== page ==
Jeremy Nixon — Husband, Father, Community Builder
In the no-frills world of non-profit organizations, Jeremy has a track record of decreasing and controlling costs while improving outcomes.
His knowledge of Alberta’s most vulnerable is personal: he has heard their stories and seen their heartbreak. His concern about how the economy affects the quality of life for all Alberta families propelled him into the political arena. Jeremy had made a 15-year career in non-profit leadership and management, dealing with some of Alberta’s biggest societal challenges. He worked with organizations like The Mustard Seed, Canadian Mental Health and The Boys & Girls Clubs of Calgary. He developed and led teams of up to 10,000 volunteers. He spoke at hundreds of events on homelessness and poverty. He developed innovative, life-changing programs.
Jeremy has also seen the challenges communities face when decision-makers are disconnected from the people and limited resources are poorly managed. Public funds needlessly spent to grow bureaucracy and pay interest on the growing debt is money unavailable for the programs Albertans’ value. Whether it is health care, support like AISH for the disabled, Child and Family Services, or even wildfire management, people’s lives and livelihood are on the line.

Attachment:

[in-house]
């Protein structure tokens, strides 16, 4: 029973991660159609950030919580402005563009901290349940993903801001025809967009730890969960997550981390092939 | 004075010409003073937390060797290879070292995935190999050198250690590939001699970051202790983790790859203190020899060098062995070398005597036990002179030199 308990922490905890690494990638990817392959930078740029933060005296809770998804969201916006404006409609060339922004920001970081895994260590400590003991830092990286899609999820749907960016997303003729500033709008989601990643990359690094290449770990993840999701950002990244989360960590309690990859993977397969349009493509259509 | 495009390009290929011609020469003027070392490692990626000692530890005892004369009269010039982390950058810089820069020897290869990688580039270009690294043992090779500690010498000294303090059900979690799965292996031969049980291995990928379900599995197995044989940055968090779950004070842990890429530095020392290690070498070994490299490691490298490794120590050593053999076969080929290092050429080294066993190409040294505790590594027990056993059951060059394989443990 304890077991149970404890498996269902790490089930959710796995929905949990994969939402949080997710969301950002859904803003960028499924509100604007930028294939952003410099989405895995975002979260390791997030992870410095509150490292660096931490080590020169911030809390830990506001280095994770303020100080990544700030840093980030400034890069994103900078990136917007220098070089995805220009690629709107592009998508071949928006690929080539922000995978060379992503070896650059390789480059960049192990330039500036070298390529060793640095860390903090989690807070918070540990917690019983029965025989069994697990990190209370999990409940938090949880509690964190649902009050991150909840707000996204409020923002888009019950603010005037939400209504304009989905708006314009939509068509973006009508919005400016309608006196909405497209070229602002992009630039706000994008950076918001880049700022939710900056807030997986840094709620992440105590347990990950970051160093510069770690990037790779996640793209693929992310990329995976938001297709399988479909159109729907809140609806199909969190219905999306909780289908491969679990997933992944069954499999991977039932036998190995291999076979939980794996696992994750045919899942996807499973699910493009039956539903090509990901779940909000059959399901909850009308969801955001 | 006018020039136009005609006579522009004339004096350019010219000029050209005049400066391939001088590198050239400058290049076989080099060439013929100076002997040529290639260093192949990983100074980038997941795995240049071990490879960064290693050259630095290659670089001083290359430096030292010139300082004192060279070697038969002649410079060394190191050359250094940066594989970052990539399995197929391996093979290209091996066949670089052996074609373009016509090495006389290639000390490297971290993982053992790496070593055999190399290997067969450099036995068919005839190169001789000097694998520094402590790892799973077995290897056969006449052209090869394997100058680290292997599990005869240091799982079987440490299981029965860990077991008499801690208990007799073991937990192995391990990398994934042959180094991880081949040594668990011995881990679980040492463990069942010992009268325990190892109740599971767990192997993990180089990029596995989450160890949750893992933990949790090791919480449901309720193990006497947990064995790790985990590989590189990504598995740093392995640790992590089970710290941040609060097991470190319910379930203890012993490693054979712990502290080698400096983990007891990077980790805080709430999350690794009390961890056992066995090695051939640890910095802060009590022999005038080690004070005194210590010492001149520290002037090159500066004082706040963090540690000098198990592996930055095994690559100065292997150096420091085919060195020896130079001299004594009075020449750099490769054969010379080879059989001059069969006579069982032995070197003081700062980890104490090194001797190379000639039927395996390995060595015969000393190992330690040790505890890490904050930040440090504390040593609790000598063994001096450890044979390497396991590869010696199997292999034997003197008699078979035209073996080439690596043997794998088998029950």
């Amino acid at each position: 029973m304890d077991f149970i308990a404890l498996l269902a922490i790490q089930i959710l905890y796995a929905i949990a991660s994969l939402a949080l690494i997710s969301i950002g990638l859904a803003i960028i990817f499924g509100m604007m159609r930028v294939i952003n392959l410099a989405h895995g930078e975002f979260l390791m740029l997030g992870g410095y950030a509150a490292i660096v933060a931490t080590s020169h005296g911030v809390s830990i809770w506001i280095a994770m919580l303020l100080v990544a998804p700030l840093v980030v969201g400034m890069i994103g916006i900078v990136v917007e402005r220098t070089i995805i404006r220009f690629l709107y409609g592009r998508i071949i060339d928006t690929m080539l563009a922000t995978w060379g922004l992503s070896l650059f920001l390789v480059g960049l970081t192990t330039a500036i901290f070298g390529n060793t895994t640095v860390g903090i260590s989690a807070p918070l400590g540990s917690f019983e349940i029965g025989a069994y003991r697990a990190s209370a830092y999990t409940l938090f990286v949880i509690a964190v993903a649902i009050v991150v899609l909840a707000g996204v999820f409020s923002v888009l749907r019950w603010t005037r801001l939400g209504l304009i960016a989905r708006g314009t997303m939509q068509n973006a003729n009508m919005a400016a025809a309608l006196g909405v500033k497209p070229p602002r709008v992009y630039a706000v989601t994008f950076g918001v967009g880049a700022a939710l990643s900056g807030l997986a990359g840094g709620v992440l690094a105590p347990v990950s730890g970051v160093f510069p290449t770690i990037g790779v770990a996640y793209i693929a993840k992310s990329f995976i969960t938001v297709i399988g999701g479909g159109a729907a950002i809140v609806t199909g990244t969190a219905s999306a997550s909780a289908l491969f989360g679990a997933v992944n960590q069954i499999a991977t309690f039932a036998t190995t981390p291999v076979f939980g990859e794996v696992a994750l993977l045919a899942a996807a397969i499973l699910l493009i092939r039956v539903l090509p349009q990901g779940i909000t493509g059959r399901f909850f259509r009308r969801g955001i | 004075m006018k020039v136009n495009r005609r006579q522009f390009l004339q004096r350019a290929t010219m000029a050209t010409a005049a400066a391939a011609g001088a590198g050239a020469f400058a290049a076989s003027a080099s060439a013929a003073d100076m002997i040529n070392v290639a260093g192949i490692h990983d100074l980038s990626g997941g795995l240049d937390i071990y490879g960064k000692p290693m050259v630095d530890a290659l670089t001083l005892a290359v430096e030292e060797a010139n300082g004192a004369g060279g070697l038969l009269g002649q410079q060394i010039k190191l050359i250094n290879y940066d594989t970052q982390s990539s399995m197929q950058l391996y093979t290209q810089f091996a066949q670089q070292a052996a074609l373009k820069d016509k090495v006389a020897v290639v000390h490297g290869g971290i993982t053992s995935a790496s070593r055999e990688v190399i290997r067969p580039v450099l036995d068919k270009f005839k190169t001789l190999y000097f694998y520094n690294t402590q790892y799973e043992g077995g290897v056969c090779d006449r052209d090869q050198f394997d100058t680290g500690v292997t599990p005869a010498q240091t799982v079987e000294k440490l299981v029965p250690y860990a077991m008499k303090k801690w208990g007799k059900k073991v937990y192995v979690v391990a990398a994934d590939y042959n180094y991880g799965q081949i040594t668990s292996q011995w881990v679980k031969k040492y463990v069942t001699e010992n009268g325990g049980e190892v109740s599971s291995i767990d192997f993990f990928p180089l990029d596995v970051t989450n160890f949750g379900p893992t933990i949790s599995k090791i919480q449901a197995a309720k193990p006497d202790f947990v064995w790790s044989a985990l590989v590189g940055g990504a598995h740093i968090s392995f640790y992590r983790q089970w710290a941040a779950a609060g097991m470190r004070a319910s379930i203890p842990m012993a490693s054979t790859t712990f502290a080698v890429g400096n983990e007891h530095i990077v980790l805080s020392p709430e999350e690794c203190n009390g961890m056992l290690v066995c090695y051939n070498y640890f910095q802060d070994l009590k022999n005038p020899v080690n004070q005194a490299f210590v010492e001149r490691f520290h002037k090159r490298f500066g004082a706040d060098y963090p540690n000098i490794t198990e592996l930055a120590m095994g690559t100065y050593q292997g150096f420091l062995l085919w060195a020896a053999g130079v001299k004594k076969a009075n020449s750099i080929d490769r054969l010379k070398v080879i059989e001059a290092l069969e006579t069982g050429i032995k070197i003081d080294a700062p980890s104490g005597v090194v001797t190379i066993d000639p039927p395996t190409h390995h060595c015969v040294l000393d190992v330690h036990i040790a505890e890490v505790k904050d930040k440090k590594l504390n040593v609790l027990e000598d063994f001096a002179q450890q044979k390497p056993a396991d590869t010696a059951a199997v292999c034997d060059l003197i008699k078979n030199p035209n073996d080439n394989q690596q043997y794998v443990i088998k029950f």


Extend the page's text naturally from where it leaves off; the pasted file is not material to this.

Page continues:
Jeremy feels his experience pulling together diverse groups and mobilizing communities is needed in politics. Three years ago, he took on the role of Executive Director of the Wildrose Party. His non-profit experience was immediately apparent. Jeremy took a hard look at party expenses and ran the largest surplus in seven years. His belief in cooperation and teamwork was key in leading two parties towards unification. Jeremy then became Executive Director of the new United Conservative Party and helped transition the two entities into one team.
Recently Jeremy stepped down from his role in the party to seek the UCP nomination for Calgary-Klein. He believes the biggest threat to the Albertan way of life is bloating government cost while our economy continues to struggle.
“This leads to a harsh reality: if we don’t have a strong economy, we will not be able to enjoy the government programs Albertans’ deserve.”
Jeremy is not afraid of hard work. As part of his commitment to hear what Calgarians have to say, he has already knocked on 60,000 doors. He is always willing to listen, and not afraid to take action. Jeremy has a degree in Communications and Culture from the University of Calgary. He is married to Anita and they have four children. He knows full well both the rewards and challenges of making ends meet and raising a family in Calgary.